Walking in the World

When you are ill, you know you are alive. With the flu, you feel your flesh, the inside of your lungs, the space between your skull and brain. This is inaccurate, medically, but true. Your nerves can pinpoint where there is still slush in your gut. The temperature of everything you touch is extreme. It is painful to be alive.

I was ill recently. For days.  Nothing concerned me except my body. It seemed I had no mind, no emotion, no care, only a body full of screaming nerve endings. As long as I slept, I was free of the illness, and free of the remaining sliver of awareness that monitored everything, and reminded me that this, too, would pass.

Just let it pass now, I begged silently to myself. Let me sleep.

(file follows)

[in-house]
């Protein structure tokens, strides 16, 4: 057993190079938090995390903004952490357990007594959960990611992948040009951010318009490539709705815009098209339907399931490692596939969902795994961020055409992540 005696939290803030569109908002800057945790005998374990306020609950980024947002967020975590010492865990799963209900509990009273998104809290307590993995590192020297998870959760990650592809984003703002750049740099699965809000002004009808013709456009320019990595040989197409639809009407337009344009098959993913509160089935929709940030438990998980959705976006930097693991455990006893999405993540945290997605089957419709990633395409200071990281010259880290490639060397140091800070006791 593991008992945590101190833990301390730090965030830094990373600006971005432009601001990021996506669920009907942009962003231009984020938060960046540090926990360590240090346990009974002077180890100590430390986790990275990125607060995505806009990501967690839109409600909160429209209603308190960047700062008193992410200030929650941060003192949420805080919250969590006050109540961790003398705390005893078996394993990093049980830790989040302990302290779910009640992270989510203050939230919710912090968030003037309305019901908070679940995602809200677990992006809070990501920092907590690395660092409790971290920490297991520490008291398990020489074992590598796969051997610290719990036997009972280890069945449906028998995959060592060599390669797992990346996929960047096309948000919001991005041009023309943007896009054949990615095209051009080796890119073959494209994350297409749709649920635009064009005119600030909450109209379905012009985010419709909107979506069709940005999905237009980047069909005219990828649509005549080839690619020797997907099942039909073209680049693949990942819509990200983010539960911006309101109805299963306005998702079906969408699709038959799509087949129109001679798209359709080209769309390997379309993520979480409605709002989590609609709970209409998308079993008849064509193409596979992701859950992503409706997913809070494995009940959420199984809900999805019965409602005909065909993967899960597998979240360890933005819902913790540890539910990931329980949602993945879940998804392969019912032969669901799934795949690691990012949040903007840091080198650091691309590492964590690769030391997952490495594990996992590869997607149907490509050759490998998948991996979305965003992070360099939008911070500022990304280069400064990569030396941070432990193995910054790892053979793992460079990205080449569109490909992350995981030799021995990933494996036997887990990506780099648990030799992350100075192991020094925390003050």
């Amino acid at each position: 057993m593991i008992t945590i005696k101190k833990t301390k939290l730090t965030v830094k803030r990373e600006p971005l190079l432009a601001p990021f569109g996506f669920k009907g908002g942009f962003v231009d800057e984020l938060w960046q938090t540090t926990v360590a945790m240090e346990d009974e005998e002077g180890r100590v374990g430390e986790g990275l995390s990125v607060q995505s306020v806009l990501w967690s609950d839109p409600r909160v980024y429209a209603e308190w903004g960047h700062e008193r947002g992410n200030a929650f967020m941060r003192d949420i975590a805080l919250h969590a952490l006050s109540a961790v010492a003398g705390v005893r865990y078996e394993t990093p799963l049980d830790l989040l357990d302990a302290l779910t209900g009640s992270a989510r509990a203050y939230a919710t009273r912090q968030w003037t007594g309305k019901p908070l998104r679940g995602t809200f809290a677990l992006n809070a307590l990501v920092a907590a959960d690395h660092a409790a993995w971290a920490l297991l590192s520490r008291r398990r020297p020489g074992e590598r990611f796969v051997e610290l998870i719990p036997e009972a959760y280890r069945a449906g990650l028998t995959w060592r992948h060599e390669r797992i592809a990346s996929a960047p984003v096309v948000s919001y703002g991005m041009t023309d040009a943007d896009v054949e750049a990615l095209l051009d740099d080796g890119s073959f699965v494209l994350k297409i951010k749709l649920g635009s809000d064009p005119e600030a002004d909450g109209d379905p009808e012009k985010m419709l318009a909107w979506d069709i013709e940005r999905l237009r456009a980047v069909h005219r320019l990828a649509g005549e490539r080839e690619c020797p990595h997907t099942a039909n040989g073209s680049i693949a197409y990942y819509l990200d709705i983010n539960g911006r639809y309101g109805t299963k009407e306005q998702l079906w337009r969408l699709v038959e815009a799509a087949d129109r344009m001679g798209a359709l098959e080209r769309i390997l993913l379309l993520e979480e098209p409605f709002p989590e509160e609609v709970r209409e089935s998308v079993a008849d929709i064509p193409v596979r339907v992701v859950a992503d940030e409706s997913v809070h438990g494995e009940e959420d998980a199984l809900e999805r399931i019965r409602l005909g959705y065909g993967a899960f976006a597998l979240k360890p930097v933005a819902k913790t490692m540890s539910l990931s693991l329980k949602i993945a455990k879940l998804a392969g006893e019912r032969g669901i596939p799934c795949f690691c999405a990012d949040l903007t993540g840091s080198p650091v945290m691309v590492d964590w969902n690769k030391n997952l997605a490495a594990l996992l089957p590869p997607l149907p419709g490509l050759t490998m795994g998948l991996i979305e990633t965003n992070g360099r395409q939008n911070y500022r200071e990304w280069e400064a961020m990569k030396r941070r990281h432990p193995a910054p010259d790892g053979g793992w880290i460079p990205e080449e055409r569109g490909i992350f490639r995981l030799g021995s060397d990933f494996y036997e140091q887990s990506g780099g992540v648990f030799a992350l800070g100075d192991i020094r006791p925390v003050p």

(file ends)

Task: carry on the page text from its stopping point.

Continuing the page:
So much sleeping seemed wrong.  How could I want to disappear from myself.  That’s like asking for death. But so be it. I slept. And I slept.

Finally, maybe a week later, and with a degree of recovery, I answered the inner call to be in the normal world, outside my home.  I drove to a nearby market.

Walking across the parking lot toward the front doors of the store, I saw the many cars, pulling in, parking, leaving. They followed the arrows and lines on the asphalt.  Blinkers and brake lights signaled from car to car.  All was orderly.

Across the way, on the sidewalk bordering the parking lot, someone in a bright hat marshalled three small, colorful dogs on leashes. The dogs were playful with pretty collars.  They seemed like four-footed ballerinas doing a ribbon dance, over there, beyond the hard, shiny, well-behaved cars.